“The model will shift from one of technology-literate people to one of people-literate technology. The burden of translating intent will move from the user to the computer,” said Brian Burke, research vice president at Gartner. “This ability to communicate with users across many human senses will provide a richer environment for delivering nuanced information.”
Democratisation of expertise
Gartner defines democratisation as providing people with access to technical expertise such as machine learning or application development tools or business domain expertise such as sales process and economic analysis via a radically simplified experience and without requiring extensive and costly training.
Citizen access for citizen data scientists or citizen integrators, for example, as well as the evolution of citizen development and no-code models, are examples of democratisation, the company stated.
Through 2023, Gartner said it expects four key aspects of the democratisation trend to accelerate, including democratisation of data and analytics (tools targeting data scientists expanding to target the professional developer community), democratisation of development (AI tools to leverage in custom-developed applications), democratisation of design (expanding on the low-code, no-code phenomena with automation of additional application development functions to empower the citizen-developer) and democratisation of knowledge (non-IT professionals gaining access to tools and expert systems that empower them to use and apply specialised skills.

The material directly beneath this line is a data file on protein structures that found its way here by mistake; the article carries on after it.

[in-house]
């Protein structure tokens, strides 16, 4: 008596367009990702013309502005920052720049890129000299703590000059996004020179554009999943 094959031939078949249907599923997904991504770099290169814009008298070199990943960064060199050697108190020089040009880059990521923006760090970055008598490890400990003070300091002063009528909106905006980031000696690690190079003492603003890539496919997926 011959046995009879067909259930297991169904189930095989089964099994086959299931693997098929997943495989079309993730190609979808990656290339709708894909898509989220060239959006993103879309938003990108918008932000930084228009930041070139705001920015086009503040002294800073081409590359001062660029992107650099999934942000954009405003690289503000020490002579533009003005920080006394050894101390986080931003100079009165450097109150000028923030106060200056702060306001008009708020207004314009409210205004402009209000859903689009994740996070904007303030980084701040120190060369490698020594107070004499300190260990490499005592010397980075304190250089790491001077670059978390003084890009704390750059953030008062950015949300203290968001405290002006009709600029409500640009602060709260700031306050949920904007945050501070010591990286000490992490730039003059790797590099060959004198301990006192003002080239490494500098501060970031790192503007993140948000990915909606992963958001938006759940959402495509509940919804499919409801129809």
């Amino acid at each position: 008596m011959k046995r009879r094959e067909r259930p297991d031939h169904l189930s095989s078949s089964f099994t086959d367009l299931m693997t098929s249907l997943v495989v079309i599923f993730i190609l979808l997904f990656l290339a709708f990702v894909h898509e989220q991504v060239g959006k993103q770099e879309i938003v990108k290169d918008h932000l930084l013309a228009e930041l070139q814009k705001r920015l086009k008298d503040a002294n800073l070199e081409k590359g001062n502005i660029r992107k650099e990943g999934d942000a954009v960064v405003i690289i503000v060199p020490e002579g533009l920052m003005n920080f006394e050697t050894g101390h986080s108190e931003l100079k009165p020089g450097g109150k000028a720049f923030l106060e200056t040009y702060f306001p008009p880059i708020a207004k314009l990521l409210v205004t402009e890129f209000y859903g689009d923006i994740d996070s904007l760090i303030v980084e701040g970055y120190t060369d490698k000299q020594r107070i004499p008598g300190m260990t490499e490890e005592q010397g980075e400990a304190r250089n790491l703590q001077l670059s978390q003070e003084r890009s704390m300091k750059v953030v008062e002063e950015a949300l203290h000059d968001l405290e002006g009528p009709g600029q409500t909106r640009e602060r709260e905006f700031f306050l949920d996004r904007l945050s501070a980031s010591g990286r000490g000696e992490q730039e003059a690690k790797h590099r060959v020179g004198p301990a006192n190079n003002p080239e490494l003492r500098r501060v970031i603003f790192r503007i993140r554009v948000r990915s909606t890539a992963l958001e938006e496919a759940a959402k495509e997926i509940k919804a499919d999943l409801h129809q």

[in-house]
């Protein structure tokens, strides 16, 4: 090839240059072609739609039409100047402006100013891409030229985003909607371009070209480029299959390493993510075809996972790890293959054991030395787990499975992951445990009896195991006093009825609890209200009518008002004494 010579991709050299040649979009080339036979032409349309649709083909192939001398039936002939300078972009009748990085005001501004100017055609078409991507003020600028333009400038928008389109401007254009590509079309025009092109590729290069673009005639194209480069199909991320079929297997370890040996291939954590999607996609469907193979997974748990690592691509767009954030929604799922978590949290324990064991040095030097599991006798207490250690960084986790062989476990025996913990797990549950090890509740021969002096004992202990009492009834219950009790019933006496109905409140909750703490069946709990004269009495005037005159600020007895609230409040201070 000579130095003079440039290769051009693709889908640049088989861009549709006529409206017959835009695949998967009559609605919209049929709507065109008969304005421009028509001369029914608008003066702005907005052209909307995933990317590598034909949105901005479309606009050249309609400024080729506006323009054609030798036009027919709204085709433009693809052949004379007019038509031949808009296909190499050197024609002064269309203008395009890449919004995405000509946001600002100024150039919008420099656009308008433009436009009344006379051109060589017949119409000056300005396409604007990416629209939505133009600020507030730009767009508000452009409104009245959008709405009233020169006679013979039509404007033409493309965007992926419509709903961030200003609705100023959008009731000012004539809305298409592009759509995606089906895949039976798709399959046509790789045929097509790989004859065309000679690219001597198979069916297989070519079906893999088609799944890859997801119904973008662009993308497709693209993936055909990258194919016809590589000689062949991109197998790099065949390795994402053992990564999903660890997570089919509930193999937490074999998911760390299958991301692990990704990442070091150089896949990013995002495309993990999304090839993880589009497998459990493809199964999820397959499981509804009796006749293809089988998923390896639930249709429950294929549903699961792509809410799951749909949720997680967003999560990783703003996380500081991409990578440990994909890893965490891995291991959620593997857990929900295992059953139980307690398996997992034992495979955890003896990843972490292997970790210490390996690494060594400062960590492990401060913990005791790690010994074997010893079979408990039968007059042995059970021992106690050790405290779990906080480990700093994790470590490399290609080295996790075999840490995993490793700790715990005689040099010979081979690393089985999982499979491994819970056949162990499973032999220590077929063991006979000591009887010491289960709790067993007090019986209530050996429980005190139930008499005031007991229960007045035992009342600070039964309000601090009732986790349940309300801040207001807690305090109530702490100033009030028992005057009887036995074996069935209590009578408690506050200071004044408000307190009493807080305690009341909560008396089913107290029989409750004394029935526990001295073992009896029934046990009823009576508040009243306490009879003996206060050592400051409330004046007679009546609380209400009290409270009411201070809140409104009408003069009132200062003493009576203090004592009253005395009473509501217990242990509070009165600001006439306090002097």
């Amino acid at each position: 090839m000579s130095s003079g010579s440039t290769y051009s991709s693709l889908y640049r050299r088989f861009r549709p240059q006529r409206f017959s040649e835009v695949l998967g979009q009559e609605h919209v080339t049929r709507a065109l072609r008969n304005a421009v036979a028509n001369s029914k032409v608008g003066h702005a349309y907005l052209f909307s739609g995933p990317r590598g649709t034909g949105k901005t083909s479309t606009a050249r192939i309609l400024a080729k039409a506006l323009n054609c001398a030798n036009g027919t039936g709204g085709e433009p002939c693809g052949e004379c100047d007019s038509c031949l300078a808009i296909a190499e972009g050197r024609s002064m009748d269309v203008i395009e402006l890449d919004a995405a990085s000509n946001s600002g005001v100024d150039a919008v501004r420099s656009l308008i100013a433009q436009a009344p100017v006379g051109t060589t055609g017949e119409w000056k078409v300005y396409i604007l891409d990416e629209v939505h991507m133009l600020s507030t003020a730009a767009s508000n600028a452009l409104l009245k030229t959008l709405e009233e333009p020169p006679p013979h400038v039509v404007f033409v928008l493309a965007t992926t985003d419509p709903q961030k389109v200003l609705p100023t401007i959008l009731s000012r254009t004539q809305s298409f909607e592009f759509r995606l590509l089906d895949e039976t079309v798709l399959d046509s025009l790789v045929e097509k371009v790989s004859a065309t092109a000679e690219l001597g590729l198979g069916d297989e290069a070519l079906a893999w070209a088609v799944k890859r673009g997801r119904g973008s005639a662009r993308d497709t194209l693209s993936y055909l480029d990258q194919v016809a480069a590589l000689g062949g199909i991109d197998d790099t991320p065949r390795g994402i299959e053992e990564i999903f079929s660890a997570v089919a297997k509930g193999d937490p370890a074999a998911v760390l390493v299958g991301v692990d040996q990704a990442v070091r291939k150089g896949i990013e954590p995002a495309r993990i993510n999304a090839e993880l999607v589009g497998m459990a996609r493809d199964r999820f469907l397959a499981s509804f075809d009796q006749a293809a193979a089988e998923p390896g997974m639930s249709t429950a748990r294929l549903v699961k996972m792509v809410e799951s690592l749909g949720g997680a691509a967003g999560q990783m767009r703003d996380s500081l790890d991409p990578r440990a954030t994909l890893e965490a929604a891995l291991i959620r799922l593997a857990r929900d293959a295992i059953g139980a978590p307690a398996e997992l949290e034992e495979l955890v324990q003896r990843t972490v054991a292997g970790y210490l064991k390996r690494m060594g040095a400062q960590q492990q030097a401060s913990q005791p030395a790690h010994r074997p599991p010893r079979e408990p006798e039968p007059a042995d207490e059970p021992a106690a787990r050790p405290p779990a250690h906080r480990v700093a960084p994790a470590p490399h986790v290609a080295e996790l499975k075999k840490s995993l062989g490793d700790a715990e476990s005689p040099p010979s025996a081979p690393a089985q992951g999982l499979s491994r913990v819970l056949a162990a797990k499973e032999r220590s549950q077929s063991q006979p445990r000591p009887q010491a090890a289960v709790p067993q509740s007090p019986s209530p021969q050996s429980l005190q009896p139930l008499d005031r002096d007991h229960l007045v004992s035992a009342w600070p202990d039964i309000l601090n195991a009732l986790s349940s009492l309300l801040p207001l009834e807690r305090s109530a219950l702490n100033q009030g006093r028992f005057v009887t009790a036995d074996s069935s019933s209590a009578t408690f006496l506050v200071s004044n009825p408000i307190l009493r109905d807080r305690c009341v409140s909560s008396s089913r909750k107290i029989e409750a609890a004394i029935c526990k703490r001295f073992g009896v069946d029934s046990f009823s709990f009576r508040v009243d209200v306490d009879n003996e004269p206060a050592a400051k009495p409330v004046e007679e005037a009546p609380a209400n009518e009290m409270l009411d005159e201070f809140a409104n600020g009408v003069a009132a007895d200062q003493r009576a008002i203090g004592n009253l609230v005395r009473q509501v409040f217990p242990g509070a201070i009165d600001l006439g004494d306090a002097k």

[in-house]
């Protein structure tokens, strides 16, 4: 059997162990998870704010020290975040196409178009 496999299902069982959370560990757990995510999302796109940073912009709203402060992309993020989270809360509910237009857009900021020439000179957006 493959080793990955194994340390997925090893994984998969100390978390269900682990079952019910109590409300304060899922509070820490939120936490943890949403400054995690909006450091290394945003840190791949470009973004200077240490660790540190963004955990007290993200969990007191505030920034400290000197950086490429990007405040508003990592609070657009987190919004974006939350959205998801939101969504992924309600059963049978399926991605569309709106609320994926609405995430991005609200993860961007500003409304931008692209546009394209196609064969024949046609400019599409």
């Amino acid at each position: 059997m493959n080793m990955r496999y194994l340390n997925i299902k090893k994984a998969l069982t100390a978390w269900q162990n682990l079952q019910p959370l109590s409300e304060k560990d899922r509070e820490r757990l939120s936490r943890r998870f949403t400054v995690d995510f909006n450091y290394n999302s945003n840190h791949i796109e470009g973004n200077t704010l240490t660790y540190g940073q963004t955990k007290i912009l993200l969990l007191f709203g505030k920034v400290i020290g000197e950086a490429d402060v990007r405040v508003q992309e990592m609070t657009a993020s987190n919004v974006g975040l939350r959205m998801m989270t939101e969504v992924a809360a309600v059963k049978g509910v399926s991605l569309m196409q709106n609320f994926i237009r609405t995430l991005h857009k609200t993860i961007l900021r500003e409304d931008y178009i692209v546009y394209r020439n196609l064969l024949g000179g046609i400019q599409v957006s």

Gartner says human augmentation explores how technology can be used to deliver cognitive and physical improvements as an integral part of the human experience. Physical augmentation enhances humans by changing their inherent physical capabilities by implanting in or hosting a technology element on their bodies.
Cognitive augmentation can occur through accessing information and exploiting applications on traditional computer systems and the emerging multiexperience interface in smart spaces.
Over the next 10 years increasing levels of physical and cognitive human augmentation will become prevalent as individuals seek personal enhancements.
By 2025, 40 per cent of enterprises will shift from designing for humans to architecting humans themselves by adopting human augmentation technologies and methodologies, Gartner says.
Transparency and traceability
Gartner says transparency and traceability refer to a range of attitudes, actions and supporting technologies and practices designed to address regulatory requirements, preserve an ethical approach to use of artificial intelligence (AI) and other advanced technologies, and repair the growing lack of trust in companies.